This latest study shows that mechanisms involved in roseolovirus infection (a type of herpes virus) could play a fundamental role. This particular virus can infect the thymus which is a fundamental organ in the immune system where T cells mature, these recognise foreign antigens. As well as this the thymus eliminates T cells that are prone to attack the body’s own cells. This virus has been shown to weaken this function leading to more disruptive T cells circulating in the blood and the increased risk of autoimmune disease.  

The findings from this study are exciting, but this is likely to be only a very small part of the jigsaw: 

  • Roseolovirus is common and most people will be infected by this virus at some point but most people do not develop autoimmune diseases. 
  • The study was conducted in mice which are genetically and physiologically similar to humans but they adapt to their environments differently making them less reliable as a model for human disease.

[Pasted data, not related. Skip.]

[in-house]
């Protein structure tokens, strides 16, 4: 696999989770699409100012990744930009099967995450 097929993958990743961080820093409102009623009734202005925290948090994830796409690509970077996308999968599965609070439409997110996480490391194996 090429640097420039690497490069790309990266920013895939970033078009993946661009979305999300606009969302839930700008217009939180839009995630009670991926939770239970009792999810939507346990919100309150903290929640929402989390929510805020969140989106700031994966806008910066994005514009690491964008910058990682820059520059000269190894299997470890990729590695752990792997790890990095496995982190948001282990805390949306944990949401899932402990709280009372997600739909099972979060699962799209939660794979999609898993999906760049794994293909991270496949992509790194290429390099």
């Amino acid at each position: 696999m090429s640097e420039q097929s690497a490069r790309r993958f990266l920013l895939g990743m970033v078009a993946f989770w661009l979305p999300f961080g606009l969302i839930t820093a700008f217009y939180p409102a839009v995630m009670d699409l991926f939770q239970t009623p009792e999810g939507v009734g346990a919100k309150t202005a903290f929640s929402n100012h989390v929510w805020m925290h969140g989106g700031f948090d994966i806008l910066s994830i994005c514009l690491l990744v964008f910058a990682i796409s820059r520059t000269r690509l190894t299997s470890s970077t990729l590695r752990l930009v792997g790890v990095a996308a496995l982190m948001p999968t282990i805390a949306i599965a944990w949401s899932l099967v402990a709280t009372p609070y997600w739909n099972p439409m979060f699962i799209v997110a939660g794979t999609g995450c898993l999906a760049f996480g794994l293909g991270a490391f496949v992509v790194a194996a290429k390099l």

• It is likely that there are other factors at play that make some people more susceptible, such as genetic and environmental factors. 

I feel the findings from this study warrant further investigation, especially to establish whether the thymus has a fundamental role in autoimmune disease, and whether these findings relate solely to roseolovirus. 

You may also be interested in reading: 

  • Paper four (4) which is on evaluating the diagnostic criteria for ME/CFS and the abstract gives a good summary overview of the findings. 
  • Paper five (5) on the lasting immunological imprint (IM) left by Epstein- Barr infection (EBV). (This paper is not directly on ME/CFS, but EBV is a common risk factor for development of ME/CFS). 

ME/CFS Research References and Abstracts  

1. Dynamic Epigenetic Changes during a Relapse and Recovery Cycle in Myalgic Encephalomyelitis/Chronic Fatigue Syndrome 

A.M. Helliwell, P.A. Stockwell, C.D. Edgar, A. Chatterjee, W.P. Tate 
medRxiv [preprint]